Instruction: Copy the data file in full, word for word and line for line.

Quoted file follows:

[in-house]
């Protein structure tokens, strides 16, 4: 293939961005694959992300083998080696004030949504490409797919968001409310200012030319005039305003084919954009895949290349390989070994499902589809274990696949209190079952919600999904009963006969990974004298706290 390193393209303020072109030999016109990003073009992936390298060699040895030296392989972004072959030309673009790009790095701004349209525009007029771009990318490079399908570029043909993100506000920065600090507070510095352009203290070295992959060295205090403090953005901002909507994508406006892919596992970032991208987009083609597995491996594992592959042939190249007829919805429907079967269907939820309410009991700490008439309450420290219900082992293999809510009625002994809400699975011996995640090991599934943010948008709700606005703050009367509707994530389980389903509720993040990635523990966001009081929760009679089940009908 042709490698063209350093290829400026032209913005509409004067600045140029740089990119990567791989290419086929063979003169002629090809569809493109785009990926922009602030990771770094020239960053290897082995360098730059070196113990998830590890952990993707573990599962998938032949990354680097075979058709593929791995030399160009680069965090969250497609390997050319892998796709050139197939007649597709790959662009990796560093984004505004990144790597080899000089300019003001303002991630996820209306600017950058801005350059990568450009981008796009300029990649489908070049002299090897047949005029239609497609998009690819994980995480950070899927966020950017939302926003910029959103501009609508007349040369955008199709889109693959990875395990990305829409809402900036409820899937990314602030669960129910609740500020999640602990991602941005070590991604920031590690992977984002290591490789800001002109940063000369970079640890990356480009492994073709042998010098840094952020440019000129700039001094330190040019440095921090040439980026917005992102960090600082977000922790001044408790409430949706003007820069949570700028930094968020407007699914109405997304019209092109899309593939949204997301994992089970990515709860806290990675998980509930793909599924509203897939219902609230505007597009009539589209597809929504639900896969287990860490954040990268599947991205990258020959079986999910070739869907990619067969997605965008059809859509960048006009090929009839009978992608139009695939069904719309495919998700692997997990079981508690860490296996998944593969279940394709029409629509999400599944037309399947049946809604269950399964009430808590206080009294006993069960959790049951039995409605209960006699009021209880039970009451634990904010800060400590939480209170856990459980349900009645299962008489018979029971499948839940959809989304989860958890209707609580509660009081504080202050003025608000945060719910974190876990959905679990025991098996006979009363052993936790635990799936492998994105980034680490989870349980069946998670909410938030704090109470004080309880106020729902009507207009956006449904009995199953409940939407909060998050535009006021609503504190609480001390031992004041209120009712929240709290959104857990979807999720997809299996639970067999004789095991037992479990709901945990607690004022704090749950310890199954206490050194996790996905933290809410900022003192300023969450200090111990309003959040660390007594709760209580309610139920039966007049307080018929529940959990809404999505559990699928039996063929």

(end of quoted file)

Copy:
[in-house]
């Protein structure tokens, strides 16, 4: 293939961005694959992300083998080696004030949504490409797919968001409310200012030319005039305003084919954009895949290349390989070994499902589809274990696949209190079952919600999904009963006969990974004298706290 390193393209303020072109030999016109990003073009992936390298060699040895030296392989972004072959030309673009790009790095701004349209525009007029771009990318490079399908570029043909993100506000920065600090507070510095352009203290070295992959060295205090403090953005901002909507994508406006892919596992970032991208987009083609597995491996594992592959042939190249007829919805429907079967269907939820309410009991700490008439309450420290219900082992293999809510009625002994809400699975011996995640090991599934943010948008709700606005703050009367509707994530389980389903509720993040990635523990966001009081929760009679089940009908 042709490698063209350093290829400026032209913005509409004067600045140029740089990119990567791989290419086929063979003169002629090809569809493109785009990926922009602030990771770094020239960053290897082995360098730059070196113990998830590890952990993707573990599962998938032949990354680097075979058709593929791995030399160009680069965090969250497609390997050319892998796709050139197939007649597709790959662009990796560093984004505004990144790597080899000089300019003001303002991630996820209306600017950058801005350059990568450009981008796009300029990649489908070049002299090897047949005029239609497609998009690819994980995480950070899927966020950017939302926003910029959103501009609508007349040369955008199709889109693959990875395990990305829409809402900036409820899937990314602030669960129910609740500020999640602990991602941005070590991604920031590690992977984002290591490789800001002109940063000369970079640890990356480009492994073709042998010098840094952020440019000129700039001094330190040019440095921090040439980026917005992102960090600082977000922790001044408790409430949706003007820069949570700028930094968020407007699914109405997304019209092109899309593939949204997301994992089970990515709860806290990675998980509930793909599924509203897939219902609230505007597009009539589209597809929504639900896969287990860490954040990268599947991205990258020959079986999910070739869907990619067969997605965008059809859509960048006009090929009839009978992608139009695939069904719309495919998700692997997990079981508690860490296996998944593969279940394709029409629509999400599944037309399947049946809604269950399964009430808590206080009294006993069960959790049951039995409605209960006699009021209880039970009451634990904010800060400590939480209170856990459980349900009645299962008489018979029971499948839940959809989304989860958890209707609580509660009081504080202050003025608000945060719910974190876990959905679990025991098996006979009363052993936790635990799936492998994105980034680490989870349980069946998670909410938030704090109470004080309880106020729902009507207009956006449904009995199953409940939407909060998050535009006021609503504190609480001390031992004041209120009712929240709290959104857990979807999720997809299996639970067999004789095991037992479990709901945990607690004022704090749950310890199954206490050194996790996905933290809410900022003192300023969450200090111990309003959040660390007594709760209580309610139920039966007049307080018929529940959990809404999505559990699928039996063929």